There are 12 million shadows in America. They live, eat and work in this immigrant nation, yet they leave no documented record of their existence. Their presence is acknowledged, but not substantiated. They, like me, came to the United States in search of prosperity.
They, like me, stayed because they found a way to support themselves and their families, the ones they brought along and the ones they left behind. They, unlike me, stay in the shadows, remain unaccounted for, and live with the constant fear of deportation.
At my mother’s citizenship interview recently I realized the enormity of the issue. I looked around at the other faces in the waiting room at the Department of Homeland Security. The shadow immigrants were conspicuous by their absence.
These immigrants live and work among us just below the radar of official notice. Their children attend our public schools, their health care needs are attended to by our community hospitals and they pay sales tax on the food and clothes that are bought with their cash only transactions. These are the people who labor quietly in our fields, in our factories, in our homes, and on our cars for less than we would be willing.
The answer is not to ship these 12 million people out of the country, Arizona style. The ethical and economic graph of this country will plummet calamitously if that were to happen. Industries will decline, profit margins will dip and American society will have to bear the emotional burden of seeing families destroyed and torn apart.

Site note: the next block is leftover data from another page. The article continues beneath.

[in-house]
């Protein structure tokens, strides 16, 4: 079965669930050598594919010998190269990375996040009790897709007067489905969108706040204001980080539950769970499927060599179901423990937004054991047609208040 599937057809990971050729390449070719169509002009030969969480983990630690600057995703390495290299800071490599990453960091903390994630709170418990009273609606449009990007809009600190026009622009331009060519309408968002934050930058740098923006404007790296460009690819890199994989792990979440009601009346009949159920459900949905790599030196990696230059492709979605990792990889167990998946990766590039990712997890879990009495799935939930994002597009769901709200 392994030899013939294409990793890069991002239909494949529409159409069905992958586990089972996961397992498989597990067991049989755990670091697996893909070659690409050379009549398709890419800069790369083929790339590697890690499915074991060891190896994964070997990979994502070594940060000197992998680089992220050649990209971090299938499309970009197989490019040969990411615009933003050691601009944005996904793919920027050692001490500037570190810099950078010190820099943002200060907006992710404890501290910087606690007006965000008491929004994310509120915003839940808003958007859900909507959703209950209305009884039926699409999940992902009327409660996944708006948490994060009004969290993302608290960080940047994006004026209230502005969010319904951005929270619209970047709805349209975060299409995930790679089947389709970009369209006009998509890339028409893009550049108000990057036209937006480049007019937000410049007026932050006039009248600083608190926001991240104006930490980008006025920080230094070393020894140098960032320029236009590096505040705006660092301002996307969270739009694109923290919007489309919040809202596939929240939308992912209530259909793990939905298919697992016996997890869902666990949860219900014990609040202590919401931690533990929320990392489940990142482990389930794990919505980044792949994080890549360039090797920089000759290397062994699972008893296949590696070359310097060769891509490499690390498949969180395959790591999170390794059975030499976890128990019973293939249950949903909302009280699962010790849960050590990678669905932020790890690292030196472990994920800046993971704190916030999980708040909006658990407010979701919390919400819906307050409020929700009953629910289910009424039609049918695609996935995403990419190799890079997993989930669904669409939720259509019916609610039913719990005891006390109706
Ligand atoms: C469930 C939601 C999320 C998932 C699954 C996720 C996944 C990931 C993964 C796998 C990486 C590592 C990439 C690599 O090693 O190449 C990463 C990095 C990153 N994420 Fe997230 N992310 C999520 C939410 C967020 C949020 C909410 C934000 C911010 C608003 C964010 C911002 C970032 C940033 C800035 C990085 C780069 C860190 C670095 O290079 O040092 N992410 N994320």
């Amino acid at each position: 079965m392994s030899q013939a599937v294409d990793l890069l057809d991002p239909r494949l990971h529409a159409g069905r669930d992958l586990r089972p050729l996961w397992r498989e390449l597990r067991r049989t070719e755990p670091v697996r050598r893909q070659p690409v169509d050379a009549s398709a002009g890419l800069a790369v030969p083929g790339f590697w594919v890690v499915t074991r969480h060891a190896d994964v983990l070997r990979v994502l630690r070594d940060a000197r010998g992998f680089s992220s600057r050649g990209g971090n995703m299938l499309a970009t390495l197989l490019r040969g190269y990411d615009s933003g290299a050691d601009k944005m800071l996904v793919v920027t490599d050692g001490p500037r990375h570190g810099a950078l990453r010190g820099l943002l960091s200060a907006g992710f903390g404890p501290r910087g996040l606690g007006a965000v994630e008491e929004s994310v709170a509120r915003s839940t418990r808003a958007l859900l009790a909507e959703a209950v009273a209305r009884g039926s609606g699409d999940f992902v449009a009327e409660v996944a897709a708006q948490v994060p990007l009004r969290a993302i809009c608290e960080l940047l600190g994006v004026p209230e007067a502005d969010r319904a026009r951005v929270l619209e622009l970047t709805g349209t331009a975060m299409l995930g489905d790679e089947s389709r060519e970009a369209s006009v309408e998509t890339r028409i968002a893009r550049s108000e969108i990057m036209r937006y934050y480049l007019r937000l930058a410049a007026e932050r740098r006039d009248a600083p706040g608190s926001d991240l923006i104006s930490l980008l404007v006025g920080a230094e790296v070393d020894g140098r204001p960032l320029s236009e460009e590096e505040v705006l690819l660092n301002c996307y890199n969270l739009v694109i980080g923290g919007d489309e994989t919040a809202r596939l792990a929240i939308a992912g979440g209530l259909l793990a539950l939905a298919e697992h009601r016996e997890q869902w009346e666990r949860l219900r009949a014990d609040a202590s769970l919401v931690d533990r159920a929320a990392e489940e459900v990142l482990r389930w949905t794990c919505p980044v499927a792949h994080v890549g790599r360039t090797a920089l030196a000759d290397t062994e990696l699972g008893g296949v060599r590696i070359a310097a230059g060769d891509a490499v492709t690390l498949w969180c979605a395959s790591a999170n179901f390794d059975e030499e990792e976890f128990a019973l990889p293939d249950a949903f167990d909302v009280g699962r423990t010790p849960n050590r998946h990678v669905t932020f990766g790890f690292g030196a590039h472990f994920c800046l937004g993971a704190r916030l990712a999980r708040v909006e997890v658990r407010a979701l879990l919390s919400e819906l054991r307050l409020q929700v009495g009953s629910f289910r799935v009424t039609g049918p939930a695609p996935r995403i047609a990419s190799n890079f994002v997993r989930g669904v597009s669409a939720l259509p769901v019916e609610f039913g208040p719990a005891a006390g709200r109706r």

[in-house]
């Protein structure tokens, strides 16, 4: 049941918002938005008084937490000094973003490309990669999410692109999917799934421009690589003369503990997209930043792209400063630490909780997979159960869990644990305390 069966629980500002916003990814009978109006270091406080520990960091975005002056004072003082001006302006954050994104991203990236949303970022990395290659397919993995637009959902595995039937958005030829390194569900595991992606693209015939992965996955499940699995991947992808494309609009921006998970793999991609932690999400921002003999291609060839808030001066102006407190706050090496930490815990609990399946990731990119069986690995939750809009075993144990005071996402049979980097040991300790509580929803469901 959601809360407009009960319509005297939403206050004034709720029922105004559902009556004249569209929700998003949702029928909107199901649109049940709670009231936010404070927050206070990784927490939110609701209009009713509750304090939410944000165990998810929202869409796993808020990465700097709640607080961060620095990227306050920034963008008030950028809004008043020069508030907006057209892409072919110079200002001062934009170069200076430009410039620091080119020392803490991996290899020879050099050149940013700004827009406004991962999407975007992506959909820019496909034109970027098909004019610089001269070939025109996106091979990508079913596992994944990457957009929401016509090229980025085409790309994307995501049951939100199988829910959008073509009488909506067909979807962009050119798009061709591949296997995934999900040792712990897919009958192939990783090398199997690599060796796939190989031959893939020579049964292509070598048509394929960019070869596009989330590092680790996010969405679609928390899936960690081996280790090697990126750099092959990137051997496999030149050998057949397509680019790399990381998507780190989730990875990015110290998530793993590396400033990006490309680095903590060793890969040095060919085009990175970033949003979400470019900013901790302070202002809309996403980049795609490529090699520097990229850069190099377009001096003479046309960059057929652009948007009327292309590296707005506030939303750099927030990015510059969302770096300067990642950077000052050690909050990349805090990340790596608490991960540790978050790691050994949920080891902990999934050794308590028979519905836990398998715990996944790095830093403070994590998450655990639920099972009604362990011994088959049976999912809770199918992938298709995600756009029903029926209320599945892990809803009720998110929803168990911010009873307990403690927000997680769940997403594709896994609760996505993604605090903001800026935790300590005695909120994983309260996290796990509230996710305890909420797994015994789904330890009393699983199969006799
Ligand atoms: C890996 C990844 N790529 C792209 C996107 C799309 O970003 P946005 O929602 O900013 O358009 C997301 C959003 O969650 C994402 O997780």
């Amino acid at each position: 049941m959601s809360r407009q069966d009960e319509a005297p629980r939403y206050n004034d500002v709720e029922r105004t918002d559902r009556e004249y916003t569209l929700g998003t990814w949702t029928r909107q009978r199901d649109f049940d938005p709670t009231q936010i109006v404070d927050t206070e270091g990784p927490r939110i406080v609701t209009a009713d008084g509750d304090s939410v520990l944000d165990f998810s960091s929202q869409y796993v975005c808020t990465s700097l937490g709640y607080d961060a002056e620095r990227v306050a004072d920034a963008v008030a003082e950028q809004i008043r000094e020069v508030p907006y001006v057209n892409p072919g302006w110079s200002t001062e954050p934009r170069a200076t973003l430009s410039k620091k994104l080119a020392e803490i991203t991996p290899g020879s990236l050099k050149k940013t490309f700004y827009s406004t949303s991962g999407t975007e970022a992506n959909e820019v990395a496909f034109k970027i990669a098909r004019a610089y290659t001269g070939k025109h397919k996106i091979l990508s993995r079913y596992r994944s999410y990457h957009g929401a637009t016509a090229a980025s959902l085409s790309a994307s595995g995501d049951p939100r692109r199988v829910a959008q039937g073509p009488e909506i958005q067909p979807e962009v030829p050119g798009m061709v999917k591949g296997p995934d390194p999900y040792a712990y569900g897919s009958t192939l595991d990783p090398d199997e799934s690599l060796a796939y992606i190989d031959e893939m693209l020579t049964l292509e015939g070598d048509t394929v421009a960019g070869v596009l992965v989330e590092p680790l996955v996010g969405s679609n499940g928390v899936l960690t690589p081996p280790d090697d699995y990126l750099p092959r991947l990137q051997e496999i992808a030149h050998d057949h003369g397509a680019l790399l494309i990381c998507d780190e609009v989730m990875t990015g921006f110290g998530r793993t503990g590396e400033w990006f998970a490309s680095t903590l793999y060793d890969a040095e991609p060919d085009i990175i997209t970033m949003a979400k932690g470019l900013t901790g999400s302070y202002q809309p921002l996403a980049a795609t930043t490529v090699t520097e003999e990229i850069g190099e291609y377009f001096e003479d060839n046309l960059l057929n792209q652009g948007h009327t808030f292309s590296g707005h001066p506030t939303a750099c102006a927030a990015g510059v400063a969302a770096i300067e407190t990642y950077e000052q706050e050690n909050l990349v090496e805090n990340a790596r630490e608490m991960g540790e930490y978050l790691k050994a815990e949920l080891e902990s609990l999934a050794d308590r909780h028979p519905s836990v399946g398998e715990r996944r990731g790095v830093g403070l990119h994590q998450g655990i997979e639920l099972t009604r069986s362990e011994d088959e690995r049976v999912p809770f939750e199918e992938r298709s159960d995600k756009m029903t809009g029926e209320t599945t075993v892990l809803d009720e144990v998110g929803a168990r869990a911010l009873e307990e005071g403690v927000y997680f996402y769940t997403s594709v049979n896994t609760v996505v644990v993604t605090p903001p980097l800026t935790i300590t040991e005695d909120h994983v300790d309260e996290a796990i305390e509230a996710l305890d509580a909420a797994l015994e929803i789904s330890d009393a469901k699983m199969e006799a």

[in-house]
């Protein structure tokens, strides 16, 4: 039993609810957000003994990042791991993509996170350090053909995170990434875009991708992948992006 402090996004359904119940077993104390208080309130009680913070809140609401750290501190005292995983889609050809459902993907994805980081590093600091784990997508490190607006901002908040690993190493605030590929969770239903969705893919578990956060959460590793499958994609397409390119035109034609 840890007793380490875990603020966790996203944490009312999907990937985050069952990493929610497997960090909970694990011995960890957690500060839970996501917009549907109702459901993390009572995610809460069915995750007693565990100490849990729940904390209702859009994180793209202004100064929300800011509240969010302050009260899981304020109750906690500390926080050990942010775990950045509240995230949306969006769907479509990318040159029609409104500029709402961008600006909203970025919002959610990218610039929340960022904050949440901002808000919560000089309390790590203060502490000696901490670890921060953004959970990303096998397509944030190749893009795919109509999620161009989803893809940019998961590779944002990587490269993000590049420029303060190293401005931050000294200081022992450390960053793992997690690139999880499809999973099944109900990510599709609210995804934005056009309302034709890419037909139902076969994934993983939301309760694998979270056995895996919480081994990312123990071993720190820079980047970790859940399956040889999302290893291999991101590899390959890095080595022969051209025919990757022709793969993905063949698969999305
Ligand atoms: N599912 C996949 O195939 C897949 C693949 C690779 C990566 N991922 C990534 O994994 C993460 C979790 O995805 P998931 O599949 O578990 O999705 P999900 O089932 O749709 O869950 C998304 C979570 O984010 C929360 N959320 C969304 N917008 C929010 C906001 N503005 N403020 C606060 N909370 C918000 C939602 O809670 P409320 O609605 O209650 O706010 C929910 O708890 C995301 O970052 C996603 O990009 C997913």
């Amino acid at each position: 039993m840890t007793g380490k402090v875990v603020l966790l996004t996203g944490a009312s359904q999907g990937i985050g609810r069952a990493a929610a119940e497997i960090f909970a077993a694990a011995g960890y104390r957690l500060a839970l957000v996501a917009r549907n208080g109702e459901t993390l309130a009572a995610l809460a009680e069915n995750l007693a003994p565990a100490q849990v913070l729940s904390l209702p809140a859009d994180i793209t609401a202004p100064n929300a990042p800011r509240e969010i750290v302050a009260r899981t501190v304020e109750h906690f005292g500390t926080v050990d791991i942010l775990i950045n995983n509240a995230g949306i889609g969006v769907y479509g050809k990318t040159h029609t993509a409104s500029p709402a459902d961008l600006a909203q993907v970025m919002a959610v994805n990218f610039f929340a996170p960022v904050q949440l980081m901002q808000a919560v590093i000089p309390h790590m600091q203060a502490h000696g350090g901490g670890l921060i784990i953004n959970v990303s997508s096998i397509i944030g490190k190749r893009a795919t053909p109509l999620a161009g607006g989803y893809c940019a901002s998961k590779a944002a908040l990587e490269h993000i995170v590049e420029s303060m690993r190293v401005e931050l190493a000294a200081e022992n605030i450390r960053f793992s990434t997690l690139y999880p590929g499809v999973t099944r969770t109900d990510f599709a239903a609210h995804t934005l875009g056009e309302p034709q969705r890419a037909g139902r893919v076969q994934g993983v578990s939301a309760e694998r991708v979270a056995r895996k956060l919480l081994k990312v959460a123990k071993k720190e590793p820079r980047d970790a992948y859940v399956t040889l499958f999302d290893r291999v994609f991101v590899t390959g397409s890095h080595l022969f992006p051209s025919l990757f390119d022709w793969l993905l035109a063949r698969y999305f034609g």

The immigration reform issue, “the third rail” of American politics, has reminded legal immigrants, more so than others, of what is at stake.
Florida Republican Senator Marco Rubio is in the process of defining his grand vision for undocumented workers. As one immigrant to another, Senator, you need to start with getting rid of the existing pejorative titles: “alien,” and “illegal.” They serve no real purpose other than to criminalize immigrants who came to this country for the same reasons you and I did.
Yes, it is necessary to enforce our borders. But, border security only serves to contain the problem to its current size.
What should we do with the 12 million currently living among us?
The only ethical solution lies in providing a quicker pathway to legalization. With the legitimization of 12 million, there will be an infusion of tax revenue into our much-needed coffers; we will not be burdened with the cost of education; and our doctors and hospitals will get compensated for the care that they give.
Isn’t it better to have people in our society grateful for what they’ve been given rather than resentful for what they were denied?